Hunter Stockton Thompson blazed across the republic of American arts and letters for too short a time. When in February 2005 Thompson, 67, killed himself with a .45 at home in Woody Creek, Colorado, freethinkers and lovers of his savage, beautiful words grieved the world over — and we still do.
Thompson was a Southern boy from Louisville, Kentucky, whence comes F. Scott Fitzgerald’s Daisy Fay, later Buchanan. After a sally into higher education and military service, both marked by varying degrees of brilliance and insubordination, Thompson moved to New York City and worked as a reporter. His specialty was, initially, sport, and his forte was observation. He was 21 and working for TIME magazine on its copy desk when he decided to type out The Great Gatsby just to see how it felt, how Fitzgerald’s style affected his fingertips.
He travelled alone for a story, by car or boat or canoe or motorcycle, and took his own (excellent) photographs. His early stories are varied and rich, ravishingly written even when the tale itself is a plain, unvarnished one. All the better if he shocks or upsets you with his subject or his prose: that means you’re thinking. When in July 1963 Thompson announced he was through with hitch-hiking because superhighways were a drag, he detailed his real reasons in no uncertain terms for a country in the midst of the civil rights movement, getting set for the march on Washington within month:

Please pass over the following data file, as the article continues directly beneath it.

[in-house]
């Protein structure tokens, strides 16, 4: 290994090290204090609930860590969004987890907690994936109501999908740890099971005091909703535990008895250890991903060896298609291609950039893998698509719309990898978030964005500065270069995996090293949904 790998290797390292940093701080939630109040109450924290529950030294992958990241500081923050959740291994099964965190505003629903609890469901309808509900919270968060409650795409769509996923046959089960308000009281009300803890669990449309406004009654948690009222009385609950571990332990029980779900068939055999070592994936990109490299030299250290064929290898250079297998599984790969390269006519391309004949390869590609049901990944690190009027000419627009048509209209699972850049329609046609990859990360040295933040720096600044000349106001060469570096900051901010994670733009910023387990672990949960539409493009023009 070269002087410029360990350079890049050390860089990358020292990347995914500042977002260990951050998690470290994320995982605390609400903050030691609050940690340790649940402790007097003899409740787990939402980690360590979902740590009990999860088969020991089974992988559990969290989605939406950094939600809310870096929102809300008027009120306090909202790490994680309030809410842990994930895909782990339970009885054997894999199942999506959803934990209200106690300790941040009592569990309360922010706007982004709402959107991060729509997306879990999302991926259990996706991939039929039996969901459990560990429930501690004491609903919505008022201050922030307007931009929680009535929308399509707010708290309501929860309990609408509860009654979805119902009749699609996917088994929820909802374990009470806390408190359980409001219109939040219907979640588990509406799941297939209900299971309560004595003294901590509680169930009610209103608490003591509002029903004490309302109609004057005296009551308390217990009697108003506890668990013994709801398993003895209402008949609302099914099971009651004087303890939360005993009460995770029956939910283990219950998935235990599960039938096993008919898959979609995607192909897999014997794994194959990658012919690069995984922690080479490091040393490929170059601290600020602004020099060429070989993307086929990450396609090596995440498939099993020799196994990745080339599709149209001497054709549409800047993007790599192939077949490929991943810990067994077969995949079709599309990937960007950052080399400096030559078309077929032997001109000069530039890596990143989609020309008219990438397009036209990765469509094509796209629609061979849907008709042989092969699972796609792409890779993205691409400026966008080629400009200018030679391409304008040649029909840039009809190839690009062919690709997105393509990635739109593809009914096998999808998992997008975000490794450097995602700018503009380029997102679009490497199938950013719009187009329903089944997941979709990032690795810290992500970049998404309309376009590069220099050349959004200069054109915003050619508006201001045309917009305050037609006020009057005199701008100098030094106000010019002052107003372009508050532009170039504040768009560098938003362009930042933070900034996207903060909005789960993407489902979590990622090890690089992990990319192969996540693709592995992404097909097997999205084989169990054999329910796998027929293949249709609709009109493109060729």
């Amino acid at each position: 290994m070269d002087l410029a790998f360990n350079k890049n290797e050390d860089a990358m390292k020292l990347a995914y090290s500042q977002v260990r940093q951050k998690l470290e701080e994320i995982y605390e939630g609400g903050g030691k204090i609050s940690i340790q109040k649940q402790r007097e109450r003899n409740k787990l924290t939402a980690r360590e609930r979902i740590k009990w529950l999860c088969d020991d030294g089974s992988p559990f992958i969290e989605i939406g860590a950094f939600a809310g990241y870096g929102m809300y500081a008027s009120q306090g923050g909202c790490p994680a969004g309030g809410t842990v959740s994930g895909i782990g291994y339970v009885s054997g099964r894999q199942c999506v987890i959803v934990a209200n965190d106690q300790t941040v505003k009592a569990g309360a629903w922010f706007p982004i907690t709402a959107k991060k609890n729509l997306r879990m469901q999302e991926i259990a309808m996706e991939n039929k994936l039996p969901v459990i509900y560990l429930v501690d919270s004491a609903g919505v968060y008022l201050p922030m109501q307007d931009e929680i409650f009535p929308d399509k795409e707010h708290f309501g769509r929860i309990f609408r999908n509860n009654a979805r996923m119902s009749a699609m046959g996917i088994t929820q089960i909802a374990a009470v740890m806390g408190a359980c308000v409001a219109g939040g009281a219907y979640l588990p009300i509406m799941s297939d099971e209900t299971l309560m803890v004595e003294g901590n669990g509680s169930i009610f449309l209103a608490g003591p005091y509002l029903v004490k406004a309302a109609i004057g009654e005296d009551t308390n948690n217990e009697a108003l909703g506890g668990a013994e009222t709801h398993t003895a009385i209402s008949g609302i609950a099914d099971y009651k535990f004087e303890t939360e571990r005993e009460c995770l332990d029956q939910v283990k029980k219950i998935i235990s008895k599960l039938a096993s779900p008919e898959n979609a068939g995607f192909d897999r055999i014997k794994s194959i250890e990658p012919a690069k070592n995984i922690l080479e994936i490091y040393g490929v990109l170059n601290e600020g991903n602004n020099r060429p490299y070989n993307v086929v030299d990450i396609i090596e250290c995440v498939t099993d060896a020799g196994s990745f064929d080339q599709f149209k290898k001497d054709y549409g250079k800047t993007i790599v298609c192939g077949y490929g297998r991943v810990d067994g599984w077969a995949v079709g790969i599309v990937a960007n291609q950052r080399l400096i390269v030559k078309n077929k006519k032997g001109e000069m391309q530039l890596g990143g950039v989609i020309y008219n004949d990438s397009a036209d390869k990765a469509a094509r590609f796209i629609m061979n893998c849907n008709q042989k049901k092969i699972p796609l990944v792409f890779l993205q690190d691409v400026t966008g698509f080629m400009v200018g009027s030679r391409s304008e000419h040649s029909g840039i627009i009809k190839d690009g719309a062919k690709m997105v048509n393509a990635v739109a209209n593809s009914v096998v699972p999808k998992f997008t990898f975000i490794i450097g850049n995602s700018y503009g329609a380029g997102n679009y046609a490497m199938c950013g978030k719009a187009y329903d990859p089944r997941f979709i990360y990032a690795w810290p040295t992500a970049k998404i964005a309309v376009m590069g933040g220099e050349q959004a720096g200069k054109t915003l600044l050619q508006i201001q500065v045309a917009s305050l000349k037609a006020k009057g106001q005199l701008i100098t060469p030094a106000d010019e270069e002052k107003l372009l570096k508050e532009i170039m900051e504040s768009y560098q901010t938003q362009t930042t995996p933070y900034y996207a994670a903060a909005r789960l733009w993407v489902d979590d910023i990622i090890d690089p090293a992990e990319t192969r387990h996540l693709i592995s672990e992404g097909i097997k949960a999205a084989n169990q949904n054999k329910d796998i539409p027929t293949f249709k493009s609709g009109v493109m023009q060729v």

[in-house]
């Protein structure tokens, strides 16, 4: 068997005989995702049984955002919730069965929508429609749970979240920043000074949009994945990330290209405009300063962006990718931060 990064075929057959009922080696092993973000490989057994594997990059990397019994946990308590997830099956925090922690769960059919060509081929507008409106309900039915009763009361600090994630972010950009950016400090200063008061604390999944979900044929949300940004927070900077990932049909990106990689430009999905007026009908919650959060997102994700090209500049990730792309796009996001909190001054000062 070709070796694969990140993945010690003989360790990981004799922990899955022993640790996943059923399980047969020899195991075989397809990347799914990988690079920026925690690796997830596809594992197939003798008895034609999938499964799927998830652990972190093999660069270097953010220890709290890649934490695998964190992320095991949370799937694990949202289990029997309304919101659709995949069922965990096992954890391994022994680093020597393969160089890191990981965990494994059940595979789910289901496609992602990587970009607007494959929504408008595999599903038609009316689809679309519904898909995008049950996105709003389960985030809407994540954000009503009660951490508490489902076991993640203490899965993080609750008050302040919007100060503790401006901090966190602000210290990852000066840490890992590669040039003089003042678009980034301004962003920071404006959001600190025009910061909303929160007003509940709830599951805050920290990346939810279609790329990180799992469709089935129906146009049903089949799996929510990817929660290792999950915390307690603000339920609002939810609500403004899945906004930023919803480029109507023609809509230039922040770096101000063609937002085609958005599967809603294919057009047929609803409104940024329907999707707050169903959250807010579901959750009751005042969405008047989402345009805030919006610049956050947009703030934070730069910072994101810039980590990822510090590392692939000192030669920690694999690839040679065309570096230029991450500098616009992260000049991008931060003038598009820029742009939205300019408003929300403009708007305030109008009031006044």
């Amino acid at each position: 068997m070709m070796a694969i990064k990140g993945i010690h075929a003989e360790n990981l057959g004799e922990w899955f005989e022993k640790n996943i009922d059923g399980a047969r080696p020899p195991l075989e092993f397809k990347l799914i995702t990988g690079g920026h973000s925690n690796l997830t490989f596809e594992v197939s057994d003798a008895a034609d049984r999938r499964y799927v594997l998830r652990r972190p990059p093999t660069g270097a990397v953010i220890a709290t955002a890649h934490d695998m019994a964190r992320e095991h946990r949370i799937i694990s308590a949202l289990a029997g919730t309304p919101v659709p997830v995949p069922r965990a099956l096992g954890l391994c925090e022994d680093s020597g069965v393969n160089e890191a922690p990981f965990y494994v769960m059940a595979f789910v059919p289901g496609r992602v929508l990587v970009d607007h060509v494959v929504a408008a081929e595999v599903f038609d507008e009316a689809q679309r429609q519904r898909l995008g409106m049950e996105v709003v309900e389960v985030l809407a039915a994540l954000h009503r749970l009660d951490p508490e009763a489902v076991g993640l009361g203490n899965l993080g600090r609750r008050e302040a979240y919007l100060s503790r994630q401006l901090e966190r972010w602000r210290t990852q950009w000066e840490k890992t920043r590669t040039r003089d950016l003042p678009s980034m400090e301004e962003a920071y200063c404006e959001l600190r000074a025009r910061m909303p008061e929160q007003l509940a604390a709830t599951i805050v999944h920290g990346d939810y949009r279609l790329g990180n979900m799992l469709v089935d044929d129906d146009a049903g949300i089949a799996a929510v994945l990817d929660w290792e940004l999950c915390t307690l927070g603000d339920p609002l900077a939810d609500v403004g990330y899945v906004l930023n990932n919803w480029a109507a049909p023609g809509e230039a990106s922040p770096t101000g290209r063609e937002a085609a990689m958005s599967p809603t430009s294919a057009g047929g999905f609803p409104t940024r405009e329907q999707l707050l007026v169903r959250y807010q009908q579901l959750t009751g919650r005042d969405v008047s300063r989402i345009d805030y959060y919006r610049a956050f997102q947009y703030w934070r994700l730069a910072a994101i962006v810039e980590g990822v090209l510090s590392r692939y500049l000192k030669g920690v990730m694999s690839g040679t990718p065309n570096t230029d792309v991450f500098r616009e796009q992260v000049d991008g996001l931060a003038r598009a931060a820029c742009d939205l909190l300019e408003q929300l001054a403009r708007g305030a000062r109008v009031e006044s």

Outside of Jacksonville, on a cool July evening, I was picked up by three negro air force sergeants with no real interest in a leisurely drive across the Deep South. They wanted to make time, and 19 hours later they let me out of the car at Times Square in Manhattan. During those hours I had to act as purchasing agent for all their food — which we ate in the car en route — because they couldn’t get served in any of the drive-in restaurants.